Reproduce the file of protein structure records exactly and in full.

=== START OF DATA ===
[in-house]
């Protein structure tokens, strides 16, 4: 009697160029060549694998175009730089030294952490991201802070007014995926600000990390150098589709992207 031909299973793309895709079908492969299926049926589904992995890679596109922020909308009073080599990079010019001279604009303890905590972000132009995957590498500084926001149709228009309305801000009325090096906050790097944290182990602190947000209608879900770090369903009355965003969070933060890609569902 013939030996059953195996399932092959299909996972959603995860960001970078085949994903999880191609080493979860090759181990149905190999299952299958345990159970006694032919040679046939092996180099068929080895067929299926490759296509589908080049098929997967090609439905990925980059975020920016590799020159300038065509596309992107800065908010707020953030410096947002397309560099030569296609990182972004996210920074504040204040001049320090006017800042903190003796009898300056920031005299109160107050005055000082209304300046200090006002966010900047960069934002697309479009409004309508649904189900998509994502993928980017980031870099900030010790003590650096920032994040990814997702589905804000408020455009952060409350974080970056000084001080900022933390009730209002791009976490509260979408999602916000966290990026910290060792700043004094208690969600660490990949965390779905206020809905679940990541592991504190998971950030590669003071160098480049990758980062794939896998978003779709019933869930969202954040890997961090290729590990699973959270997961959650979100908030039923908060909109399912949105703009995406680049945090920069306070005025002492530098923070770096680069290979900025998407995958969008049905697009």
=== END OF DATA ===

[in-house]
């Protein structure tokens, strides 16, 4: 009697160029060549694998175009730089030294952490991201802070007014995926600000990390150098589709992207 031909299973793309895709079908492969299926049926589904992995890679596109922020909308009073080599990079010019001279604009303890905590972000132009995957590498500084926001149709228009309305801000009325090096906050790097944290182990602190947000209608879900770090369903009355965003969070933060890609569902 013939030996059953195996399932092959299909996972959603995860960001970078085949994903999880191609080493979860090759181990149905190999299952299958345990159970006694032919040679046939092996180099068929080895067929299926490759296509589908080049098929997967090609439905990925980059975020920016590799020159300038065509596309992107800065908010707020953030410096947002397309560099030569296609990182972004996210920074504040204040001049320090006017800042903190003796009898300056920031005299109160107050005055000082209304300046200090006002966010900047960069934002697309479009409004309508649904189900998509994502993928980017980031870099900030010790003590650096920032994040990814997702589905804000408020455009952060409350974080970056000084001080900022933390009730209002791009976490509260979408999602916000966290990026910290060792700043004094208690969600660490990949965390779905206020809905679940990541592991504190998971950030590669003071160098480049990758980062794939896998978003779709019933869930969202954040890997961090290729590990699973959270997961959650979100908030039923908060909109399912949105703009995406680049945090920069306070005025002492530098923070770096680069290979900025998407995958969008049905697009």